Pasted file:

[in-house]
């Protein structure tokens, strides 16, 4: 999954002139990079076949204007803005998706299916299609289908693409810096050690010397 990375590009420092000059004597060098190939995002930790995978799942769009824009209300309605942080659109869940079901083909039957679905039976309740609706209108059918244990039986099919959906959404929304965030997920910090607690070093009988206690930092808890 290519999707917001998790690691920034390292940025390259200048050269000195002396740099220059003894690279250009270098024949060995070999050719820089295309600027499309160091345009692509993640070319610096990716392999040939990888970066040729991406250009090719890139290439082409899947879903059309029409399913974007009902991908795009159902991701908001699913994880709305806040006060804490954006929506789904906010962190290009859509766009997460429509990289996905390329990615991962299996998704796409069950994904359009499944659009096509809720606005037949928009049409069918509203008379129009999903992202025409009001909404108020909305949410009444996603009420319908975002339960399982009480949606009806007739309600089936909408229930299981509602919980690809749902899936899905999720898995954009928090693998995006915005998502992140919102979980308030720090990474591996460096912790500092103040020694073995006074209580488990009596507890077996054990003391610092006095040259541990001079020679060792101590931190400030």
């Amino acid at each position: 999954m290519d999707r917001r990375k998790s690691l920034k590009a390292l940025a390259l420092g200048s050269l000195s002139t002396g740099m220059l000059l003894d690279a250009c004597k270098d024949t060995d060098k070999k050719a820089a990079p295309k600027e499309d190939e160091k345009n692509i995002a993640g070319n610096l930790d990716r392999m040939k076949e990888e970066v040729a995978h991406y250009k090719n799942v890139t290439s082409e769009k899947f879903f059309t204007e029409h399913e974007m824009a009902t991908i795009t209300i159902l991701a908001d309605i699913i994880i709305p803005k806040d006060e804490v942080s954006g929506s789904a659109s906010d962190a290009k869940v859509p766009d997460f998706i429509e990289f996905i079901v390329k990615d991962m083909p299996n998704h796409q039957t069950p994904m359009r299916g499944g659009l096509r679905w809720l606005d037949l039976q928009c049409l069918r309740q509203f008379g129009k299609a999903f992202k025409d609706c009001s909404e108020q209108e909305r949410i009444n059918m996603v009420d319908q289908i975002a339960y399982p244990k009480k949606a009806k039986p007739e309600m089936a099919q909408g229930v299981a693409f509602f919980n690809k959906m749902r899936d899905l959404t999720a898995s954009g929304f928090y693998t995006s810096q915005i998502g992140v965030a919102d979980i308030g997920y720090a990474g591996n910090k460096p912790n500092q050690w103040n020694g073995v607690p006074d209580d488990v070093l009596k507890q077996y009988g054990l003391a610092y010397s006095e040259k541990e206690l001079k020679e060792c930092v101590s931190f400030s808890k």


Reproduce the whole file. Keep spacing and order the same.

[in-house]
């Protein structure tokens, strides 16, 4: 999954002139990079076949204007803005998706299916299609289908693409810096050690010397 990375590009420092000059004597060098190939995002930790995978799942769009824009209300309605942080659109869940079901083909039957679905039976309740609706209108059918244990039986099919959906959404929304965030997920910090607690070093009988206690930092808890 290519999707917001998790690691920034390292940025390259200048050269000195002396740099220059003894690279250009270098024949060995070999050719820089295309600027499309160091345009692509993640070319610096990716392999040939990888970066040729991406250009090719890139290439082409899947879903059309029409399913974007009902991908795009159902991701908001699913994880709305806040006060804490954006929506789904906010962190290009859509766009997460429509990289996905390329990615991962299996998704796409069950994904359009499944659009096509809720606005037949928009049409069918509203008379129009999903992202025409009001909404108020909305949410009444996603009420319908975002339960399982009480949606009806007739309600089936909408229930299981509602919980690809749902899936899905999720898995954009928090693998995006915005998502992140919102979980308030720090990474591996460096912790500092103040020694073995006074209580488990009596507890077996054990003391610092006095040259541990001079020679060792101590931190400030």
């Amino acid at each position: 999954m290519d999707r917001r990375k998790s690691l920034k590009a390292l940025a390259l420092g200048s050269l000195s002139t002396g740099m220059l000059l003894d690279a250009c004597k270098d024949t060995d060098k070999k050719a820089a990079p295309k600027e499309d190939e160091k345009n692509i995002a993640g070319n610096l930790d990716r392999m040939k076949e990888e970066v040729a995978h991406y250009k090719n799942v890139t290439s082409e769009k899947f879903f059309t204007e029409h399913e974007m824009a009902t991908i795009t209300i159902l991701a908001d309605i699913i994880i709305p803005k806040d006060e804490v942080s954006g929506s789904a659109s906010d962190a290009k869940v859509p766009d997460f998706i429509e990289f996905i079901v390329k990615d991962m083909p299996n998704h796409q039957t069950p994904m359009r299916g499944g659009l096509r679905w809720l606005d037949l039976q928009c049409l069918r309740q509203f008379g129009k299609a999903f992202k025409d609706c009001s909404e108020q209108e909305r949410i009444n059918m996603v009420d319908q289908i975002a339960y399982p244990k009480k949606a009806k039986p007739e309600m089936a099919q909408g229930v299981a693409f509602f919980n690809k959906m749902r899936d899905l959404t999720a898995s954009g929304f928090y693998t995006s810096q915005i998502g992140v965030a919102d979980i308030g997920y720090a990474g591996n910090k460096p912790n500092q050690w103040n020694g073995v607690p006074d209580d488990v070093l009596k507890q077996y009988g054990l003391a610092y010397s006095e040259k541990e206690l001079k020679e060792c930092v101590s931190f400030s808890k």